5 Ways to Ease Into Your First Enterprise Mobile App

By Joe Satovich, Web and Mobile Engagement Director on May. 26, 2015 View Comments

enterprise_mobile_app.jpgDon't have any mobile app strategy in place yet? If you're reading this, the pressure to build one is probably mounting but the good news is that you don't need to spend seven figures and six months to get your first mobile app out into your enterprise. Internally-focused digital business solutions can be a lot easier (and cheaper!) to build than B2C apps.

Here are 5 tactical ways to ease into your first enterprise mobile app project:

1. Find the low-hanging value

Many of our clients have started off in mobile with a modest budget and the goal of addressing a relatively simple need that affects a large population, such as providing a library of up-to-date sales information or communicating critical company news to a wide audience.

Low-hanging value can be found in areas with:

  • A wide audience. Within your sphere of influence, greater opportunity exists where the need is universal. It's far more difficult to develop, gain usage of, and build on the success of specialized apps for small sub-populations. If you can only build for a small audience, be sure that the results are apparent to other audiences and make them jealous.

  • Well-understood needs. Where is there a high rate of error in an existing tool or lackluster compliance with an existing process? What are the basic frustrations of internal life in your organization? Having a hard time getting your employees to request vacation in a timely manner? Is your sales team losing deals because they're selling products that don't exist anymore? Pinpoint these needs and figure out how an app could best solve the problem.

  • Digestible metrics. Metrics that are both easy to gather and easy to understand can illustrate success or failure. In the B2C world, this might mean number of paid downloads, monetization from ads, or in-app purchases. But in the enterprise, metrics such as completion rates for compliance training or days taken off of the average sales cycle can help prove the effectiveness of the app and justify expansion into other areas.

Inside the enterprise, it takes less effort to find this value than in the B2C space and, let's face it, you have a captive audience.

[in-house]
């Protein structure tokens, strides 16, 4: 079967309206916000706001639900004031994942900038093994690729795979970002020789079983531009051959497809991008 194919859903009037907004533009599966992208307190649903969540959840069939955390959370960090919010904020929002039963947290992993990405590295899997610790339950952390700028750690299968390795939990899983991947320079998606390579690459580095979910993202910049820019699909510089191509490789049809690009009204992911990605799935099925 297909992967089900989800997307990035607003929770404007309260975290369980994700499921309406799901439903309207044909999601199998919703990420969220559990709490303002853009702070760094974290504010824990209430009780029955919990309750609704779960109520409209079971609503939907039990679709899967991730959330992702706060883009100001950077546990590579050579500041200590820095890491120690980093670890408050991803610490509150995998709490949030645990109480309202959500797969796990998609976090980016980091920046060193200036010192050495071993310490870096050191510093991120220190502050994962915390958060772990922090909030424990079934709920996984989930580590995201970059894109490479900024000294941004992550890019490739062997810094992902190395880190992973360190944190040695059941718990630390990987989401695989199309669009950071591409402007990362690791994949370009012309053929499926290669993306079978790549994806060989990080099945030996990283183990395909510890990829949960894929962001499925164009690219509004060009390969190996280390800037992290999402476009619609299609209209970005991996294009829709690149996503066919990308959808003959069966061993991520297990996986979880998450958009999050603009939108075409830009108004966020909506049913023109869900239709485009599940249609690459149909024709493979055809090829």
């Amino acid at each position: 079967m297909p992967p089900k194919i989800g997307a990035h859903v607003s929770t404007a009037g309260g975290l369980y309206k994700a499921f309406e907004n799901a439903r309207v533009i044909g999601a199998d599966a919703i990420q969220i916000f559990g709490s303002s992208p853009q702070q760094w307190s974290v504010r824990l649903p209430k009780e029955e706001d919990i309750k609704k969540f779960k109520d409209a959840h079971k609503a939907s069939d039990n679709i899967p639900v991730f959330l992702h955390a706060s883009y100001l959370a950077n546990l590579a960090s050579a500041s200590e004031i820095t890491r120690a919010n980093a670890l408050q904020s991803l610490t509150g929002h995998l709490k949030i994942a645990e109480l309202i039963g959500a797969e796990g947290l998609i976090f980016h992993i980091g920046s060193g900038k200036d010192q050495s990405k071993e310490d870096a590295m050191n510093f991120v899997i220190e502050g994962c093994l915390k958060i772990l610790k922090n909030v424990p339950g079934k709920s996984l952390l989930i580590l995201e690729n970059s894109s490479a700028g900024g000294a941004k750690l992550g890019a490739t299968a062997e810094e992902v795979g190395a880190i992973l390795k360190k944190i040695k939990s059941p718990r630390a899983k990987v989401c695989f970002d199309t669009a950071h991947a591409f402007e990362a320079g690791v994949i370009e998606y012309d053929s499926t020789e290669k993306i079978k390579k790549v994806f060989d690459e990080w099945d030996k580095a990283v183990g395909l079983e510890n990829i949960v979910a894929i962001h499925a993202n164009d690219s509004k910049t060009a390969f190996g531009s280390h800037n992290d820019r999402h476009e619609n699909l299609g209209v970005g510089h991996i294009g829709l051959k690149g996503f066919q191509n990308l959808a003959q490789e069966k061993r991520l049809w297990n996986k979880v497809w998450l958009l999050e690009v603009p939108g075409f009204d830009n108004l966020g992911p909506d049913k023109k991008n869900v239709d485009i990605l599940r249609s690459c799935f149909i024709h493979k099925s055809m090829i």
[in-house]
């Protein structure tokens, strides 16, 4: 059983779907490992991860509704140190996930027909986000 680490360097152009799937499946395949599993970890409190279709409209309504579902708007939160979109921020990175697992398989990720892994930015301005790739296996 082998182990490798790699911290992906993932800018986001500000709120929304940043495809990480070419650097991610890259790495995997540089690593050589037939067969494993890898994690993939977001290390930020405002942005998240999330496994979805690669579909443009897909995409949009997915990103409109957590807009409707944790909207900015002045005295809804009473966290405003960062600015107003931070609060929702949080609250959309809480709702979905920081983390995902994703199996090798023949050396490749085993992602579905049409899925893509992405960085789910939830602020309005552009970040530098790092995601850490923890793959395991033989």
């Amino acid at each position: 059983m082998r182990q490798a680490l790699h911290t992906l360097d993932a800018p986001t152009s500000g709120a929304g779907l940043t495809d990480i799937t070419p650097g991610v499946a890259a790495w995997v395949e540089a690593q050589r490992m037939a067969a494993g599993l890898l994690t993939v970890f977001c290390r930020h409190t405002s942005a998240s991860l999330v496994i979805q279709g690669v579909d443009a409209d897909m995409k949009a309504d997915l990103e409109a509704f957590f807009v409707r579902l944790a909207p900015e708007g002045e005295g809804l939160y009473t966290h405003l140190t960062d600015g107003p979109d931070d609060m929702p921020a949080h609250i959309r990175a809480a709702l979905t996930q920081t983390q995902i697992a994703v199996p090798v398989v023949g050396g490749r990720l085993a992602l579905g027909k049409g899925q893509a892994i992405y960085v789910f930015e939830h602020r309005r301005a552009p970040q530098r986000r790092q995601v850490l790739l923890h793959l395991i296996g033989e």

2. Do fewer things, but do them well

There are thousands of devices that run Android, Windows, Firefox, and iOS platforms, but your first app doesn't need to work on all of them. What are your employees using? What is your company supporting? Pick a few of the most-used devices within your target audience that fit these criteria and create an app that works perfectly on them. Address the others as a Phase 2 or with a less-expensive responsive mobile website.

Certain features can be trimmed that lower the costs, too. For instance, sticking with a portrait-only view of an app can cut 20-30% of the budget and timeline.

Whatever features you end up choosing, be sure that user experience is defect-free, enterprise integration is smooth, and usability is intuitive. These are areas where skimping will have a large, negative impact on your success.


3. Work with a partner

Are there others in the organization that have led app development projects or share similar goals? Enterprise mobile apps usually create value that cuts across departmental lines and you might find strength in numbers, even if those are just budget numbers.

And, of course <plug > companies like Celerity can help, too</plug >.

4. Prototype and iterate

It's a lot cheaper to test out features with a prototype instead of a fully-developed app. Don't take it to the whole audience; segment off with an ahead-of-the-curve department to discover the nuances of the problem and the best way to solve it using a quick and dirty functional prototype.

For a number of reasons, we typically advocate for building throw-away prototypes instead of building a production app on top of prototype code; but regardless, iterating through feature additions, removals, and refinements should be done based on active and passive user feedback.

5. Plan to pull the plug, but have a vision

Enterprise mobile solutions don't need to be carved in granite. With user expectations evolving at a rapid pace, it's both unreasonable and very costly to expect your first app to last for decades. Trying to anticipate every possible scenario over a long lifespan will add time, cost, and paralysis to the project. Non-permanence can free the mind to focus on immediate needs. Remember, your goal is to SHIP!

With that said, you should still have a vision in the back of your head. In the B2C world, the “freemium” model provides value through an app at no cost to the user, but additional features must be purchased. A similar model can be applied in the enterprise context by providing what your employees want and what they need in an app that they might not be inclined to use without the former. Build for the “want,” get users bought in, then add in functionality to solve for the needs.

If you get to the point where things aren't working out, remember, you built this on a modest budget. You've probably learned a lot in the process and if the app's shelf-life is short, at least you don't have to worry about maintenance costs.

Mobile App Business Case

 

Posted in: Mobile